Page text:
So I resolve again to put the new blog aside and actually work on writing my book.   (I wonder if my successful writer friends like Brent and Susan  go through this procrastinating sort of routine?)   However of course I am not going to do it until I Schedule this post.   (With a daily deadline I am FAR too anal to leave it until it is the day it is due to start working on it.   And if as I intend I put this in the hopper just before midnight on Tuesday January 17,  I will be two days  ahead on the schedule,  and obligated at least in Theory to open up the manuscript and try real hard to force myself to working on the new section.   And yet I know that my Inner Lazybones  (I KNOW I have to give him a name but unlike Holly I’m not quite self-confident to call him something like Prunebutt) can still make endless excuses.

“But I said this new section was going to be part of the advanced guide,  the book for social media professionals  and I’m scared they will laugh at me and tell me in no uncertain terms that I am not one of them.”   (‘You’ve been making and keeping great friends with incredible people through online connections for more than 20 years now.   You’re even smart enough never  to tell people you’ve been “doing social media” for twenty years.  Why even Anise Smith appreciates that.’)  “But but but…  you’re doing so good and your share price keeps going up,  and the new blog is really doing well.   Surely you don’t want to stop that!!”)   ‘Well of course I don’t.     I’ve got two days in the can.    I might let you talk me into working on and scheduling a third post,  but if there’s three days in the can  I have no other deadline it is inexcusable not to at least try to complete an assignment’.   “BUT BUT BUT….”

I don’t honestly know what Lazybones will come up with after I schedule that third post.    But who knows,   maybe you will see the #amwriting hashtag from me again before too long.

It seems as though…

I will just never be a consistent, regular personal blogger.    While Empire Avenue has made some changes this month,  in particular a new and improved layout for profiles and support for mobile check in service Four Square and iPhone photo sharing suite Instagram.     So I am going to have to do some re-writing and revising in the next two weeks,  for the most part the book’s text will stand as written.      I am going to allow a handful of other players to send out a free coupon code for Walking Down The Avenue 1.0 via shareholder mail.     I will also send out the coupon code via shareholder mail to both my (e)LIBDRONE and (e)WALKING accounts and via e-mail to everyone who signs up for my mailing list.  (Look in the right sidebar!)    For those who do not receive a coupon code,  the list price will be $2.99.   Since I will be heavily promoting the 100% discount coupon,  I don’t know how many copies I may or may not actually sell very many copies,  but I am looking forward to at least potentially beginning to make some money from the eBook.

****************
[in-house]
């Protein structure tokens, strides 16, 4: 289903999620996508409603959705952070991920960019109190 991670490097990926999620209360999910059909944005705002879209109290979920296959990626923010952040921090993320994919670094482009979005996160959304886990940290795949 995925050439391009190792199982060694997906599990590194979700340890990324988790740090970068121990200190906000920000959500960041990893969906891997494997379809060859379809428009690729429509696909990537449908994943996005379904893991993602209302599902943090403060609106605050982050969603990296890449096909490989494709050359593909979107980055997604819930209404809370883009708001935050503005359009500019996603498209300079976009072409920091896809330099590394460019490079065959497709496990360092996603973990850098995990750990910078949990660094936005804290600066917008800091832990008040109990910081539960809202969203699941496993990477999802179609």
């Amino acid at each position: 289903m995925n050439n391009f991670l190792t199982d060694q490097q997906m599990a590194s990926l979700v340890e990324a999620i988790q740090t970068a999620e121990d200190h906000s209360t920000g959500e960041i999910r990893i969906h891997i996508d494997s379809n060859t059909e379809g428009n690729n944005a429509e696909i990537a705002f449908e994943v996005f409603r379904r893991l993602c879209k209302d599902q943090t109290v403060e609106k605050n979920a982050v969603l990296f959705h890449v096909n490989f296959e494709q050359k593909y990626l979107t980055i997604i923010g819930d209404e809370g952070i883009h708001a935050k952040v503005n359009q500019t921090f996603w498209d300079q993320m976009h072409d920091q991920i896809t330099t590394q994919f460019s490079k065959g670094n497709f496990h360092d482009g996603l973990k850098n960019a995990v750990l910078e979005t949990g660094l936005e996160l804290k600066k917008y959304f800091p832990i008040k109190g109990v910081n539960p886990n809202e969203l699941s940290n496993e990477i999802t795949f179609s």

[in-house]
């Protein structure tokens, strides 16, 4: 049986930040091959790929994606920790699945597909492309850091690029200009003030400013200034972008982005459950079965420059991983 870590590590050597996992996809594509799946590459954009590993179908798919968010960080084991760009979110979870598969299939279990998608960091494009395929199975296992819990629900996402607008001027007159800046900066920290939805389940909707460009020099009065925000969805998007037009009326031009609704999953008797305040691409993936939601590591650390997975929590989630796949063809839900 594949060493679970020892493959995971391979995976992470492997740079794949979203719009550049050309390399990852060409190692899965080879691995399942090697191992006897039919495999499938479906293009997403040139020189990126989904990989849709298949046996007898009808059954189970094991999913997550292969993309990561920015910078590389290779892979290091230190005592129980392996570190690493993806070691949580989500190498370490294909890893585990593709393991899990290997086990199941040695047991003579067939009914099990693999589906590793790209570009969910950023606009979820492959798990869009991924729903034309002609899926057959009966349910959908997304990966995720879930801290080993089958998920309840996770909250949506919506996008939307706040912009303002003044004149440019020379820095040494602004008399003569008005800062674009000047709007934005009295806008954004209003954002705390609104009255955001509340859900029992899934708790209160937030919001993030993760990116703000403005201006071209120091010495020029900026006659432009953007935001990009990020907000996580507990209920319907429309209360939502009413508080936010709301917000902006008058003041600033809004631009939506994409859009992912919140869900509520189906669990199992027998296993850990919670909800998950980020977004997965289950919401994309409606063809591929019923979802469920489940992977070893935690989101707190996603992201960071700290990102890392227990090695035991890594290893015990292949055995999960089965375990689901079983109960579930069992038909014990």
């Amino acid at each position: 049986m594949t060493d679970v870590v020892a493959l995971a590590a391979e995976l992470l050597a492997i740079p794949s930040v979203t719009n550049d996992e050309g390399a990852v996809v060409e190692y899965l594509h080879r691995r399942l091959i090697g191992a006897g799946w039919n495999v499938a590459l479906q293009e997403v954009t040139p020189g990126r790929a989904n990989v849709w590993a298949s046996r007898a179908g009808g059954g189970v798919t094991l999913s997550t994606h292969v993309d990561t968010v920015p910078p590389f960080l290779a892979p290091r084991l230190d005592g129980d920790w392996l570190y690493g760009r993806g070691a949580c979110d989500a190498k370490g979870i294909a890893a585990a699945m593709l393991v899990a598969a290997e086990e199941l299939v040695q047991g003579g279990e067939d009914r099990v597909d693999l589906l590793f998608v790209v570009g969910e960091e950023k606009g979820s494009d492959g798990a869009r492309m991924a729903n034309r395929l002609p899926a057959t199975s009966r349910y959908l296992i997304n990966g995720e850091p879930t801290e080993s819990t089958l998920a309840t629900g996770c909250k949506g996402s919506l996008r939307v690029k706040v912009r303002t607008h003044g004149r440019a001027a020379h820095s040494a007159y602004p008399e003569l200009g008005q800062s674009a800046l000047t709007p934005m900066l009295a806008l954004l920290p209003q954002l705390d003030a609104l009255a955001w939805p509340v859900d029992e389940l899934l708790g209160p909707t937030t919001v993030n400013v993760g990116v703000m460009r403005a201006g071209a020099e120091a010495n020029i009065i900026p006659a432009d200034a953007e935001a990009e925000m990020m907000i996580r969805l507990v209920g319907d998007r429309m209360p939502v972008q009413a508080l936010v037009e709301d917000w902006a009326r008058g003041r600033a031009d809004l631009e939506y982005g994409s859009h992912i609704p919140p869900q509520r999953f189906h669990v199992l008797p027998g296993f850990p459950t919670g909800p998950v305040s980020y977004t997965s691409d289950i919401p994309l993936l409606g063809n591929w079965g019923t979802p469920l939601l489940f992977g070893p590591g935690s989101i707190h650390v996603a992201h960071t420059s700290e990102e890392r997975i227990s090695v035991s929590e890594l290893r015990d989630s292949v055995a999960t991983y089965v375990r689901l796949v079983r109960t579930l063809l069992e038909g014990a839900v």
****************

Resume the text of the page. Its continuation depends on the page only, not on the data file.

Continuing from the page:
Still to be done,  I need to get a new book cover image ready.   I also need to finalize arrangements with the folks who will be sending out the coupon codes for me,  and make those last changes and additions to the manuscript.    August 30 will be here before I know it.  (Although the book will officially launch on September 1st,  I intend to actually upload it on August 30th,  to allow time to be sure that the book is up and available on launch day.)   I am so pleased with all of the great people I am meeting on Empire Avenue and am especially grateful to the nearly 250 folks who (as of this writing) have downloaded the free beta edition of Walking Down The Avenue.    The free beta will continue to be available until approximately August 30th– the new 1.0 version will replace the beta version on Smashwords.    If you download the beta version from Smashwords prior to the upgrade,  you will be able to re-download that beta version again for as long as Smashwords exists.    However, you will not be able to download the new 1.0 version unless you buy it,  either for $2.99 or using a coupon code as described above.